Mark then took me into the brewing premises. The first thing I noticed was the large cold water storage tank, used in the brewing process and as a cold liquor tank. Water comes from a borehole at front of farm and not from the water mains. This means they don't have to treat the water at all and the temperature & mineral content of the water stays consistent all year round - perfect for brewing.
As the brewery was constructed numerous problems had to be overcome. Some examples included the connection of a 3-phase AC mains electricity supply - this meant it made more sense to use electric heating for the brewing process rather than gas. The outflow from the brewery had to put in on the other side of the road from the farm & the main brewery building and had to done over one specific week when huge wind farm turbine blades were not being delivered to the nearby wind farm and also when the roads could close (as they had (on occasions) to stay open for the various local music festivals). There was also going to be a balcony area for malt & hop storage and to support the grain hopper but it was decided that this wasn't going to be worthwhile - the additional support structures would have been too expensive so instead this is all located on the main floor of the brewery - similar to system I saw at Abbeydale Brewery.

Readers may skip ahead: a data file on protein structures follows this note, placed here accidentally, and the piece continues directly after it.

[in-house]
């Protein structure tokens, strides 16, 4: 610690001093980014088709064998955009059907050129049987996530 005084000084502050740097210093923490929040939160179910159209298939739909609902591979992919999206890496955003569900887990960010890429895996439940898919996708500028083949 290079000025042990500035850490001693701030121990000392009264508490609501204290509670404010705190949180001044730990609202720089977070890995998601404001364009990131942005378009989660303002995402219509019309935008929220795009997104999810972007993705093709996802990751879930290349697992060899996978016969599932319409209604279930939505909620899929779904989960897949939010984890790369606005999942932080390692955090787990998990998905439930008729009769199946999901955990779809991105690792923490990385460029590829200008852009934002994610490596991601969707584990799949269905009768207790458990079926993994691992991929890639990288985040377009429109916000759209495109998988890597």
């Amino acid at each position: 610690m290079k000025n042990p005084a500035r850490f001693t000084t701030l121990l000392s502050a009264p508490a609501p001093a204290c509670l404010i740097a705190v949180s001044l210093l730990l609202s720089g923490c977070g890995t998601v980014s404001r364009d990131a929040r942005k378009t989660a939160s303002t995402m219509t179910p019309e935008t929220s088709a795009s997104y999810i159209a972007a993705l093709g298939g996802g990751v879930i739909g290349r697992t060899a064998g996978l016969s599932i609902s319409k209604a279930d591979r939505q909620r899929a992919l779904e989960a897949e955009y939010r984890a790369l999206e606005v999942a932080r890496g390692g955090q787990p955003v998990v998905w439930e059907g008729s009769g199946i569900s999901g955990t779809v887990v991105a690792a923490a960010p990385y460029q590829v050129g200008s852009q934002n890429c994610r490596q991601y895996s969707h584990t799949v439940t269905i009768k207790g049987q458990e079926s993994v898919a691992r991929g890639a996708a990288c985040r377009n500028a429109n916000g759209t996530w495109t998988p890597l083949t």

All the equipment (here mash tun, hot liquor tank and copper) was custom built by Johnson Brewing - it's a 10 barrel capacity plant, but probably only running at about 7bbl at the moment.
There are 3 Fermentation Vessels with both beers fermenting in approx. 3 days...